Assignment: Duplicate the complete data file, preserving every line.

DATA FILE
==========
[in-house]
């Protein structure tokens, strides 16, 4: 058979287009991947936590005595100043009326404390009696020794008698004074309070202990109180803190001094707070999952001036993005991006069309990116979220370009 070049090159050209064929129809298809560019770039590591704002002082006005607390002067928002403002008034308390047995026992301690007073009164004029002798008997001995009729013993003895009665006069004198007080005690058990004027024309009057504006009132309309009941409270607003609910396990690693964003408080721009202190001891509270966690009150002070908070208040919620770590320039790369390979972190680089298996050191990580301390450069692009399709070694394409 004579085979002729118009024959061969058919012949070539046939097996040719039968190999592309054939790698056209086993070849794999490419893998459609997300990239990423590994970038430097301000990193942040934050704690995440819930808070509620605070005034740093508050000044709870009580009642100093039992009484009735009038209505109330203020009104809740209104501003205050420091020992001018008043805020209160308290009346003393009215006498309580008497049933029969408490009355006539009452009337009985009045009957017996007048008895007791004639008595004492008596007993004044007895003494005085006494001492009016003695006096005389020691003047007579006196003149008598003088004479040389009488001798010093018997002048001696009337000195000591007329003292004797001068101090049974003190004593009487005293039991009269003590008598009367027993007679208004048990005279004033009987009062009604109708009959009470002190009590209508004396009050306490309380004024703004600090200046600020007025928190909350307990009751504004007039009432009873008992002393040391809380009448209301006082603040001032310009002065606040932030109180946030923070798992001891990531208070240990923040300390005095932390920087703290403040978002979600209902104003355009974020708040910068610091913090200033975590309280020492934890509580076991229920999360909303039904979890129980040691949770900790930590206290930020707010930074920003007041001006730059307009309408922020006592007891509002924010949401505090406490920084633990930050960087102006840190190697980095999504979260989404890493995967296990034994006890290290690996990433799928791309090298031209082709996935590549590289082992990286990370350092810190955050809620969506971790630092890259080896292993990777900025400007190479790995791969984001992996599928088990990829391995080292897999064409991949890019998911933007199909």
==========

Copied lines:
[in-house]
């Protein structure tokens, strides 16, 4: 058979287009991947936590005595100043009326404390009696020794008698004074309070202990109180803190001094707070999952001036993005991006069309990116979220370009 070049090159050209064929129809298809560019770039590591704002002082006005607390002067928002403002008034308390047995026992301690007073009164004029002798008997001995009729013993003895009665006069004198007080005690058990004027024309009057504006009132309309009941409270607003609910396990690693964003408080721009202190001891509270966690009150002070908070208040919620770590320039790369390979972190680089298996050191990580301390450069692009399709070694394409 004579085979002729118009024959061969058919012949070539046939097996040719039968190999592309054939790698056209086993070849794999490419893998459609997300990239990423590994970038430097301000990193942040934050704690995440819930808070509620605070005034740093508050000044709870009580009642100093039992009484009735009038209505109330203020009104809740209104501003205050420091020992001018008043805020209160308290009346003393009215006498309580008497049933029969408490009355006539009452009337009985009045009957017996007048008895007791004639008595004492008596007993004044007895003494005085006494001492009016003695006096005389020691003047007579006196003149008598003088004479040389009488001798010093018997002048001696009337000195000591007329003292004797001068101090049974003190004593009487005293039991009269003590008598009367027993007679208004048990005279004033009987009062009604109708009959009470002190009590209508004396009050306490309380004024703004600090200046600020007025928190909350307990009751504004007039009432009873008992002393040391809380009448209301006082603040001032310009002065606040932030109180946030923070798992001891990531208070240990923040300390005095932390920087703290403040978002979600209902104003355009974020708040910068610091913090200033975590309280020492934890509580076991229920999360909303039904979890129980040691949770900790930590206290930020707010930074920003007041001006730059307009309408922020006592007891509002924010949401505090406490920084633990930050960087102006840190190697980095999504979260989404890493995967296990034994006890290290690996990433799928791309090298031209082709996935590549590289082992990286990370350092810190955050809620969506971790630092890259080896292993990777900025400007190479790995791969984001992996599928088990990829391995080292897999064409991949890019998911933007199909």